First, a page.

The most common registered cancers were bladder cancer (977 cases), colorectal (747 cases), breast (678 cases), stomach (660 cases), prostate (516 cases), melanoma (507 cases), thyroid (405 cases), leukemia (343 cases), lung (315 cases), and kidney (300 cases) [Figure 1]. The most common cancers in women were breast cancer (660 cases), colorectal (330 cases), thyroid (292 cases), uterine and cervical (222 cases), stomach (204 cases), melanoma (185 cases), bladder (186 cases), ovaries (144 cases), leukemia (131 cases), and kidney (123 cases) [Figure 2] and [Figure 3]. This case concerning men were bladder cancer (802), prostate (516), stomach (451), colorectal (418), melanoma (328), lung (223), leukemia (213), kidney (176), brain, and nervous system (143), esophagus (126), and liver (130) [Figure 2] and [Figure 4]. In nongender-related malignancies, bladder cancer was reported to be four times more common in men than in women, and among the ten most common cancers, lung, nervous, and esophageal malignancies were reported only in men.
Figure 1: Frequency of cancer types by organ involved in cancer based on the international classification of disease 10th revision, a single clinical center frequency of new cancers in Kermansha (from 2010 to 2019)

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Figure 2: Frequency of cancer types in different sex by organ involved in cancer based on the International Classification of Disease 10th revision, a single clinical center frequency of new cancers in Kermanshah (from 2010 to 2019)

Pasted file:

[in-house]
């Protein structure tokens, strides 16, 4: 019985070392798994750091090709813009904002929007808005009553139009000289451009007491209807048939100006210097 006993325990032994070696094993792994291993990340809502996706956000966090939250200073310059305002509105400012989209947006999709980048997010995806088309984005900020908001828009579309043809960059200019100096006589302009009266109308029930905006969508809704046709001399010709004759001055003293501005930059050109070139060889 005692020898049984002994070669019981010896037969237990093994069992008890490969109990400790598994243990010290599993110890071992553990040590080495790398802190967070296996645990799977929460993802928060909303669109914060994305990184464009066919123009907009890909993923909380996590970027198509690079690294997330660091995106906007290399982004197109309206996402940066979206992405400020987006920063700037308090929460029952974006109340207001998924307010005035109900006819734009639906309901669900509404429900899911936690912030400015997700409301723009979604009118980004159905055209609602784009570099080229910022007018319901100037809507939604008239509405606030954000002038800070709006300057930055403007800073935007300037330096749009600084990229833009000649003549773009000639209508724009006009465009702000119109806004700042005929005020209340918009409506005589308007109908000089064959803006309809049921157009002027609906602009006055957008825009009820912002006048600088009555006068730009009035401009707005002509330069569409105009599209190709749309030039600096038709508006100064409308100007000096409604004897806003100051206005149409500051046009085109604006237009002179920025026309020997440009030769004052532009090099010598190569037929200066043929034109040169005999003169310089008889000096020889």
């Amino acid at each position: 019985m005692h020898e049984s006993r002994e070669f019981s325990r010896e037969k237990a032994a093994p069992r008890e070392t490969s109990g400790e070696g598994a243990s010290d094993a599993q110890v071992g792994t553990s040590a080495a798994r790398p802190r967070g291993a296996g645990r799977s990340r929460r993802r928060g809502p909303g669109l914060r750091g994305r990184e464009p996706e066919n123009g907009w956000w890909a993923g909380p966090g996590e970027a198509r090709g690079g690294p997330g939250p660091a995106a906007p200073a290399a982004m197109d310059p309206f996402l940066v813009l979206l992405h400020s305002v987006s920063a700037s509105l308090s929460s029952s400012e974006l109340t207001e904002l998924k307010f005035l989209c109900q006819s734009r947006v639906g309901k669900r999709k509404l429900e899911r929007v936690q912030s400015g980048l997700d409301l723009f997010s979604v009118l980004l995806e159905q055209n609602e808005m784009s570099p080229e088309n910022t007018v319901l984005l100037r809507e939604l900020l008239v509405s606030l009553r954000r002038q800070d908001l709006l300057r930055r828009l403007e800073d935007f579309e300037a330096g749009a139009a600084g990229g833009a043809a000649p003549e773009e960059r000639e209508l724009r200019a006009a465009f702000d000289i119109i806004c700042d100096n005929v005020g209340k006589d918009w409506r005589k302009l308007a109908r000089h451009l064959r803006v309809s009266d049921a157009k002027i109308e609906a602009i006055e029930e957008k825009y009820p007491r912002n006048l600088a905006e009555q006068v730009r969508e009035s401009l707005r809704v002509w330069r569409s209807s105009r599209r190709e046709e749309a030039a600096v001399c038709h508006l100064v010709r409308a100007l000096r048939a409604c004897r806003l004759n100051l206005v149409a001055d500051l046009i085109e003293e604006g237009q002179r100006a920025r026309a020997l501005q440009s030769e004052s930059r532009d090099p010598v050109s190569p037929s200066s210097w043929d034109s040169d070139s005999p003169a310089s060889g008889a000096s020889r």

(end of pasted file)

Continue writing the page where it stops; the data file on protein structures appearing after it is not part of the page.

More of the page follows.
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Figure 3: Frequency of cancer types in the female by organ involved in cancer based on the International Classification of Disease 10th revision, a single clinical center frequency of new cancers in Kermanshah (from 2010 to 2019)

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Figure 4: Frequency of cancer types in the male by organ involved in cancer based on the international classification of disease 10th revision, a single clinical center frequency of new cancers in Kermanshah (from 2010 to 2019)

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The rarest cancers recorded in both sexes (<15 cases recorded during 2019–2010), were parathyroid cancer (3 cases), nasopharynx and paranasal (13 cases), spleen (9 cases), adrenal (13 cases), and larynx (13 cases). The incidence of the larynx and spleen cancers was higher in men than in women (11 and 6 cases in men, respectively, compared to 1 and 3 cases in women), but the frequency of the parathyroid, nasopharynx, and adrenal cancers was higher in women.